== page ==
Leaders of the Democratic-led House refuse to accept cuts to K-12 and higher education proposed by Senate Republicans and Gov. Matt Bevin. GOP leaders say the cuts are necessary to put more money into the state’s ailing pension system. 

Attorney General Tells Bevin To Rescind Education Cuts, Threatens Suit

Apr 1, 2016

A day after Republican Gov. Matt Bevin issued an order cutting the state’s current contribution to higher education by 4.5 percent, Democratic Attorney General Andy Beshear said that move is illegal.

In a news conference late Friday afternoon, Beshear — the state’s top law enforcement official — told Bevin to rescind his order, which made the cuts to state colleges and universities. He said if the governor did not do so within seven days, his office would file suit.

Reaction to Governor Bevin's Higher Ed Funding Cut

Apr 1, 2016

Kentucky Governor Matt Bevin’s executive order cutting all state universities’ funding by four point five percent in the current fiscal year is drawing reaction from the higher education community.  That includes officials at Eastern Kentucky University.

Shaker's ‘Mammoth Bones’ Exhibit Opens This Weekend

Apr 1, 2016

Shaker Village in central Kentucky is opening an exhibit of mammoth proportions this weekend.  The brand new display brings attention to a Shaker find from the 1800’s.

Anti-Violence Advocates Applaud Passage of Kentucky’s SAFE Act

Mar 31, 2016

Advocates of survivors of sexual assault are hailing passage of the SAFE Act during the current Kentucky legislative session.  The Sexual Assault Forensic Exam measure addresses a backlog of more than 3,000 untested rape kits and calls for more training and data collection.  Gretchen Hunt is director of the Attorney General’s Office of Victim Advocacy.  “So many rape cases are truly acts of serial rapists and the sooner we can identify those individuals and bring about justice, the more sexual assaults we can prevent in the future,” said Hunt.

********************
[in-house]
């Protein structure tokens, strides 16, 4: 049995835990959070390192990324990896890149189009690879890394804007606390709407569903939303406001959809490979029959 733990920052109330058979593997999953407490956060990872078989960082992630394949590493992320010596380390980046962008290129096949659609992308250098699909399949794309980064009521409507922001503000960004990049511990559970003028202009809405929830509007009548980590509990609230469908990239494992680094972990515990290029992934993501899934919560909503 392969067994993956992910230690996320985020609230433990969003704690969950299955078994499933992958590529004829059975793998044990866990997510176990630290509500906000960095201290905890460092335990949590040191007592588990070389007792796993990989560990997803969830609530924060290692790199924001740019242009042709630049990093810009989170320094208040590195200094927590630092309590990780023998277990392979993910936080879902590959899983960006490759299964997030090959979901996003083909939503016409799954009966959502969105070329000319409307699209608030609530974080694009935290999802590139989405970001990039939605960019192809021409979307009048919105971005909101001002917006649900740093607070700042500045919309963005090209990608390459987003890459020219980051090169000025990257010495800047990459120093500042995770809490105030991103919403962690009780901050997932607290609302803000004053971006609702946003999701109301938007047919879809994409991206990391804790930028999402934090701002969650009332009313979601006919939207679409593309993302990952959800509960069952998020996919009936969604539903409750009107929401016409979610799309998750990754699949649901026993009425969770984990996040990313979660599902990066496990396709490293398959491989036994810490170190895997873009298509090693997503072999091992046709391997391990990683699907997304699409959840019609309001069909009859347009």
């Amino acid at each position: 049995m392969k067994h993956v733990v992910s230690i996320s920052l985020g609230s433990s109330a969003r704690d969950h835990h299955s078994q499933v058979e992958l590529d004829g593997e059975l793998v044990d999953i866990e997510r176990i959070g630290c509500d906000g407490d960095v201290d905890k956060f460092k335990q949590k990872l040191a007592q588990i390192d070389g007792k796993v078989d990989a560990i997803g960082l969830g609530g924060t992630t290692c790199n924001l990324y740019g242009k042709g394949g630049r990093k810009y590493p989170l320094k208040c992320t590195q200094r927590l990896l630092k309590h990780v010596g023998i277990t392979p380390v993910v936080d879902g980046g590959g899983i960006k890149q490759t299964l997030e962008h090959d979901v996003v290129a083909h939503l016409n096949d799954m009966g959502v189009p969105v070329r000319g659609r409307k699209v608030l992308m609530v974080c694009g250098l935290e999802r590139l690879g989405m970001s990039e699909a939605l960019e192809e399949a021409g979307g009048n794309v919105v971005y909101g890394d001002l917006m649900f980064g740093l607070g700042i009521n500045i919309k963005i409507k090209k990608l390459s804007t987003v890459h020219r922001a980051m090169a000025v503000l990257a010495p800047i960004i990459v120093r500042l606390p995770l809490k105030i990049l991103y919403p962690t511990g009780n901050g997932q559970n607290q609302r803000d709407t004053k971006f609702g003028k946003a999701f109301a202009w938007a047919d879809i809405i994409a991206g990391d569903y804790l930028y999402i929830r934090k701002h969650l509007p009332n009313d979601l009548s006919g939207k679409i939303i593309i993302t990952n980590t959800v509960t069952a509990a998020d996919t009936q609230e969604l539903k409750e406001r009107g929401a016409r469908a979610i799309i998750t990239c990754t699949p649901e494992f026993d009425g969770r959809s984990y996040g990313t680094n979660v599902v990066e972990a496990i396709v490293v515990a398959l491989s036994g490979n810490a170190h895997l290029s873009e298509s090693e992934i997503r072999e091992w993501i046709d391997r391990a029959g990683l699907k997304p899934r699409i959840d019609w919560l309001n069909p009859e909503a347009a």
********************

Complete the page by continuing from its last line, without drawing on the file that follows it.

College Tuition Rates Featured During State Budget Talks

Mar 30, 2016


Budget talks this week in Frankfort have focused quite a bit on funding for the state’s colleges and universities, and the impact on tuition rates.  

Stu Johnson / WEKU News

Members of the Kentucky House and Senate will not meet in session Wednesday, but budget negotiations will continue.  After talks came to a standstill this week, leaders from both chambers decided to work on the spending plan Wednesday and likely Thursday, and then call members back into session on Friday.  House Speaker Greg Stumbo was asked if this strategy would work.  “If it doesn’t work, it won’t be because we didn’t try,” Stumbo said.  “This is pretty normal in the closing days of a lot of sessions, there is a little bit of confusion.  We are working very desperately to get a budget,

Governor Calls Out Stumbo, Democrats on State Budget Impasse

Mar 29, 2016
Stu Johnson / WEKU News

Republican Governor Matt Bevin and GOP legislative leaders held a news conference Tuesday morning to address the state budget standoff. Bevin said House democrats are unwilling to compromise on the spending plan. He maintained that all parts of the budget are up for negotiating.  “We are here, we are in session,” Bevin said.  “We will be here at any hour, on any day for the next two weeks to meet at any time to talk about this issue.”

Omnibus Alcohol Bill Moves Toward Final Approval

Mar 29, 2016

Legislation impacting Kentucky’s bourbon, beer, and wine industries appears headed for final passage.  The omnibus alcohol measure won House approval by a vote of 76 to 20 on Monday.   

Wilder Representative Dennis Keene says the bill supports growing businesses.  “This bill will expand current licensing and provide for new ones, and provide needed support for our bed and breakfasts, our distillers, our brewers, and most of all our small farm wineries,” said Keene.

Natural Hair Braiders' Bill Goes to Governor Bevin

Mar 29, 2016


Legislation that aims to help natural hair braiders in Kentucky has won the support of both Houses of the state General Assembly. The legislature Monday easily approved a measure that would exempt hair braiders from cosmetology regulations.

Stumbo: Compromise on State Budget Unlikely

Mar 28, 2016


Kentucky House Speaker Greg Stumbo is suggesting that the current general assembly session may end without passage of a state budget. House and Senate budget conferees met during a public session Monday afternoon. 

Stumbo says the prospects of reaching agreement on a spending plan are slim.   “Well, I thought this morning there was a glimmer of hope, but it seems that’s vanished in the afternoon session," Stumbo said. "So I think we’re still light years apart."

Sharp Learning Curve for New House Members

Mar 28, 2016